Monday, July 04, 2011

Why Isn't There an Anti-Oncology Movement?

Happy Fourth of July to all of our readers!


We will be posting a podcast later today--we kept this one short and sweet at just over 15 minutes.


We've talked quite a bit here about Anti-Psychiatry sentiment, and I keep wondering why psychiatry alone gets such controversy.  Oh, I think people are frustrated with other areas of medicine, and doctor bashing has become a popular past time, but I'm not aware that any other sub-specialty has an organized "anti" movement.  


Here's why I think that oncology might be a good candidate:


Like psychiatry, the treatments are not guaranteed: they may work, they may not.  

The treatments have horrible side effects: vomiting, hair loss, nerve damage, chemo brain, organ damage, cardiotoxicity, loss of body parts from surgery, infertility, and the list goes on.


They are never given involuntarily, you say, but I assure you there are patients who are cajoled and guilted into some pretty toxic treatments even when their chances of meaningful recovery may be quite low.  And a patient in a hospital who tries to refuse care and check out may well end up having a psychiatry consult called to assess their competence to make decisions.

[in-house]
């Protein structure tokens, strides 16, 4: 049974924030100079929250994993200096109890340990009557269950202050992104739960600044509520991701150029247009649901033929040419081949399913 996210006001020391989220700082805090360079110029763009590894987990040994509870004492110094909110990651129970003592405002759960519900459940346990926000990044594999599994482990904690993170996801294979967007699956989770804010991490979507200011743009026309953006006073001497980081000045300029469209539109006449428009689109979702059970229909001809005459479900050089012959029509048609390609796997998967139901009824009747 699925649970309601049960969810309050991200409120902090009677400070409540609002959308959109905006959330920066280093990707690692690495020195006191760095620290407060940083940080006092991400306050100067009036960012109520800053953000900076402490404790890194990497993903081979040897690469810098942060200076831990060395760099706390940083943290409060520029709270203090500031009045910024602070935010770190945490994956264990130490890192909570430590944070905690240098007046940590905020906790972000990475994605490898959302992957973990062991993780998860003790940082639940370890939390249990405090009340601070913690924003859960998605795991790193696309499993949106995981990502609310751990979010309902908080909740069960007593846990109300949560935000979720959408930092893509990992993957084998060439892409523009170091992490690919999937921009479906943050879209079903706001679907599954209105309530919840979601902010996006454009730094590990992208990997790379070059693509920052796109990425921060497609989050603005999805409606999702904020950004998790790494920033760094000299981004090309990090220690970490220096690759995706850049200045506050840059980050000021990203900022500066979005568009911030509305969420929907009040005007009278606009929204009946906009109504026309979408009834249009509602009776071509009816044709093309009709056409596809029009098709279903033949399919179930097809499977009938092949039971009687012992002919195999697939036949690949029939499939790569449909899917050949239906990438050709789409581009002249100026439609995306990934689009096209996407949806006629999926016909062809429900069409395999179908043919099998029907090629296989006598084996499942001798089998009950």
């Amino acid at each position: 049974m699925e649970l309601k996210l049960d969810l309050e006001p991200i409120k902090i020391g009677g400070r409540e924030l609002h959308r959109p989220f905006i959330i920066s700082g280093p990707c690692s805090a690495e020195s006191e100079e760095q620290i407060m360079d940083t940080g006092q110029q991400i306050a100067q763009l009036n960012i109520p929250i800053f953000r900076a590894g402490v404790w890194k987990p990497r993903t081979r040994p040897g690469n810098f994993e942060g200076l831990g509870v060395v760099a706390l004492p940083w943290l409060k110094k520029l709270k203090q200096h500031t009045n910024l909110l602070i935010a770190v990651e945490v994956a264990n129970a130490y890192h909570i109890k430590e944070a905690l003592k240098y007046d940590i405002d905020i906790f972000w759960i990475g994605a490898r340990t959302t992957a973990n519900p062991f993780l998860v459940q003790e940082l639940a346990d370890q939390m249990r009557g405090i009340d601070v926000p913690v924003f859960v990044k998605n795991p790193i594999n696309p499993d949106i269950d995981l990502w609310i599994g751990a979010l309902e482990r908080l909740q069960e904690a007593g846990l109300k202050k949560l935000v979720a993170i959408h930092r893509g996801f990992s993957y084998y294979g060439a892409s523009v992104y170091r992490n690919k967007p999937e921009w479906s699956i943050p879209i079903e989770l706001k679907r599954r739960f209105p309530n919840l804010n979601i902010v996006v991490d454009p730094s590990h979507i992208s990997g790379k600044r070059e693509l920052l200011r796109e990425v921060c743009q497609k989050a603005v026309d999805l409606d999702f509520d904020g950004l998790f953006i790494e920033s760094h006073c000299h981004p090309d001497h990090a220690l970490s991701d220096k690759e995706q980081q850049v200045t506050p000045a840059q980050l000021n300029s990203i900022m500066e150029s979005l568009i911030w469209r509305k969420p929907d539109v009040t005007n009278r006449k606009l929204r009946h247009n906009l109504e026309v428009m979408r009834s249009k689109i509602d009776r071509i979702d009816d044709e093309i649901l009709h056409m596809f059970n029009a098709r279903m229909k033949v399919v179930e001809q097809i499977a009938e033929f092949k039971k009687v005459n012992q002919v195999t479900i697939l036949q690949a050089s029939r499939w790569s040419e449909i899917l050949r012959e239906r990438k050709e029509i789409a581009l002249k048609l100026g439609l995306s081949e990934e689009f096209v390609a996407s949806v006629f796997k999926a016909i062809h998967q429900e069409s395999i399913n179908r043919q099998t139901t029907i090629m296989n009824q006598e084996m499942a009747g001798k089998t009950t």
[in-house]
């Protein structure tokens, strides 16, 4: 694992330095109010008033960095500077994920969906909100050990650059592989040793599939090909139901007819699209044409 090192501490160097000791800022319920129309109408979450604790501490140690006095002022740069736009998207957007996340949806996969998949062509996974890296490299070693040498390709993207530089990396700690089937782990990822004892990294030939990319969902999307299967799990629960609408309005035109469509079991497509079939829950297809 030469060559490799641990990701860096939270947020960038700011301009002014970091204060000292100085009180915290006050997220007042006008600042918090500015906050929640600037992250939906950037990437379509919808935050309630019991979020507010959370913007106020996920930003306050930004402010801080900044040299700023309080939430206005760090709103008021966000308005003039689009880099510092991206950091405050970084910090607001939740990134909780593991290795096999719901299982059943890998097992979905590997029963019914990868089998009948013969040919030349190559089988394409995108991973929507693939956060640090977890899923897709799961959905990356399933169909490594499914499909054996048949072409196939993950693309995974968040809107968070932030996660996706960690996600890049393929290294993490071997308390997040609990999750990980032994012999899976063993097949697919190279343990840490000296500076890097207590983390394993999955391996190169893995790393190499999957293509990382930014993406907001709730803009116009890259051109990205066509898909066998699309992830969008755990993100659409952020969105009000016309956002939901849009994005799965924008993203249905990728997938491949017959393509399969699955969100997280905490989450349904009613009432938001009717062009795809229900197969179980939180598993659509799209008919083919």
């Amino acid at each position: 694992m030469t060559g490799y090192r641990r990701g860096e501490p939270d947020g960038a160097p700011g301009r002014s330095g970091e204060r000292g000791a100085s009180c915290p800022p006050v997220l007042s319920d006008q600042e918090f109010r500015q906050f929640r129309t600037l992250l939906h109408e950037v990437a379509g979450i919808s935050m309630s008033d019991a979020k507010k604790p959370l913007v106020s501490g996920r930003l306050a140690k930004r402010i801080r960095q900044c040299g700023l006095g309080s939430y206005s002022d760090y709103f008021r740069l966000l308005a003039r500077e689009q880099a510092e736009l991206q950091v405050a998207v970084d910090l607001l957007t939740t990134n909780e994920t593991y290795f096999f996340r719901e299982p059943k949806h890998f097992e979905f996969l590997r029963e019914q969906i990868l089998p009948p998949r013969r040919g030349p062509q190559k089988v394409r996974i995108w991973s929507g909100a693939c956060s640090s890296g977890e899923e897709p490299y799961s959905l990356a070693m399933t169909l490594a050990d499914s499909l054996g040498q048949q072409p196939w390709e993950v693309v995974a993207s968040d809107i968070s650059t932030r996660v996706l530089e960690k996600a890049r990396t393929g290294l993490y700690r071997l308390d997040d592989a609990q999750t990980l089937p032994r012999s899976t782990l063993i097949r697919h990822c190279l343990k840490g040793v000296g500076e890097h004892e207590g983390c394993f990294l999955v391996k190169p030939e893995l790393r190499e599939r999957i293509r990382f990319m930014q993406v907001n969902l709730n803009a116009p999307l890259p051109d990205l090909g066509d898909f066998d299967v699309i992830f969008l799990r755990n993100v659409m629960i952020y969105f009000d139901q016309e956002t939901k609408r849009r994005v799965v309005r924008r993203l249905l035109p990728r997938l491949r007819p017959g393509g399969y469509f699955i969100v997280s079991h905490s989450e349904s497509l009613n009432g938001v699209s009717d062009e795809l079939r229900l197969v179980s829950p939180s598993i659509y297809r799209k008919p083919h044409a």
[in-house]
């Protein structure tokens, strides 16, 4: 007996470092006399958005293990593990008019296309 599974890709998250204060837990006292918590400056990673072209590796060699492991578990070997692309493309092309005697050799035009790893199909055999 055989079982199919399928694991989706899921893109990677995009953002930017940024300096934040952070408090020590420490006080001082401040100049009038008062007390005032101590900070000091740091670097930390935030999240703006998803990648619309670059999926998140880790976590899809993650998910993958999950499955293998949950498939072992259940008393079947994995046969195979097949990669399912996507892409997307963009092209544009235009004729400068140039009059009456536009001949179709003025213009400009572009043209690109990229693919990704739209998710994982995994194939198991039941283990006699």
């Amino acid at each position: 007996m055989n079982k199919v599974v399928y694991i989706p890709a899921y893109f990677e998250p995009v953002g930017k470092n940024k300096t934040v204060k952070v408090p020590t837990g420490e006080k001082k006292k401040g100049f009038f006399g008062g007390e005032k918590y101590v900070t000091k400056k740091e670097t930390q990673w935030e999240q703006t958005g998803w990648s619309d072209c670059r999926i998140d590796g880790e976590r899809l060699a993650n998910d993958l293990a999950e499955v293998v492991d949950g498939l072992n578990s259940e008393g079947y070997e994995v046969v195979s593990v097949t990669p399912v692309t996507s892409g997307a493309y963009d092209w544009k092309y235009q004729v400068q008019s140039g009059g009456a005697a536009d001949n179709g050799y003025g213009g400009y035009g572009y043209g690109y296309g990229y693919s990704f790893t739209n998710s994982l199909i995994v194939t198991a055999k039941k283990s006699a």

Treatment is extremely expensive.   If you thought Abilify costs a lot, try Avastin at $88,000 a year, or Provenge which prolongs life by an average of 4 months and costs $93,000.


My best guess?  I think we're so conditioned to think of Cancer as deadly and terrifying that those who survive the illness and the treatment are 'programmed' to believe they must be thankful, and those who don't are too dead to complain.  Leslie will tell us it's because there is no formalized mechanism for involuntary treatment, and Rob will tell us that it's because there are known pathological mechanisms which dictate that cancer is real.  Is that totally true?  Don't we think that there are people who have early-stage breast and prostate cancers that likely won't progress to fatal diseases who are still subjected to disfiguring and toxic treatments in a mass sweep to decrease mortality rates?


Oh, my, not a very holiday-esque post!  And I don't have it in for the oncologists at all, I was just wondering.